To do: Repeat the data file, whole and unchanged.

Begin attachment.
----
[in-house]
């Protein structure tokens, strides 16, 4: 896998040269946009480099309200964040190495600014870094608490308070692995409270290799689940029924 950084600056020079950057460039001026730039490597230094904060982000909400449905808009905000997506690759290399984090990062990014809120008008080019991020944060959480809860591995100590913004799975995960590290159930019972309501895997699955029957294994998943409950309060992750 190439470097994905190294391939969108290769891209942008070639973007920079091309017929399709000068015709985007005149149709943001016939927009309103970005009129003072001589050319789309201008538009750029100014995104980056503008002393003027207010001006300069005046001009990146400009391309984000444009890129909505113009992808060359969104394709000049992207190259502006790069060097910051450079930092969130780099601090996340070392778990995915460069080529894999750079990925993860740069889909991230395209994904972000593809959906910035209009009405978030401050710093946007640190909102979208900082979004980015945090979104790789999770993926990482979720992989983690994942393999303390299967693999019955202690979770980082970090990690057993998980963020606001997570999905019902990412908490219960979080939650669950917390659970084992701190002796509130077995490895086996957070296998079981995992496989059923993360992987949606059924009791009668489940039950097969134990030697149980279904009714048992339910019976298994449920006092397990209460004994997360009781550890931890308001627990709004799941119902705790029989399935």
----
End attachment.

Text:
[in-house]
């Protein structure tokens, strides 16, 4: 896998040269946009480099309200964040190495600014870094608490308070692995409270290799689940029924 950084600056020079950057460039001026730039490597230094904060982000909400449905808009905000997506690759290399984090990062990014809120008008080019991020944060959480809860591995100590913004799975995960590290159930019972309501895997699955029957294994998943409950309060992750 190439470097994905190294391939969108290769891209942008070639973007920079091309017929399709000068015709985007005149149709943001016939927009309103970005009129003072001589050319789309201008538009750029100014995104980056503008002393003027207010001006300069005046001009990146400009391309984000444009890129909505113009992808060359969104394709000049992207190259502006790069060097910051450079930092969130780099601090996340070392778990995915460069080529894999750079990925993860740069889909991230395209994904972000593809959906910035209009009405978030401050710093946007640190909102979208900082979004980015945090979104790789999770993926990482979720992989983690994942393999303390299967693999019955202690979770980082970090990690057993998980963020606001997570999905019902990412908490219960979080939650669950917390659970084992701190002796509130077995490895086996957070296998079981995992496989059923993360992987949606059924009791009668489940039950097969134990030697149980279904009714048992339910019976298994449920006092397990209460004994997360009781550890931890308001627990709004799941119902705790029989399935």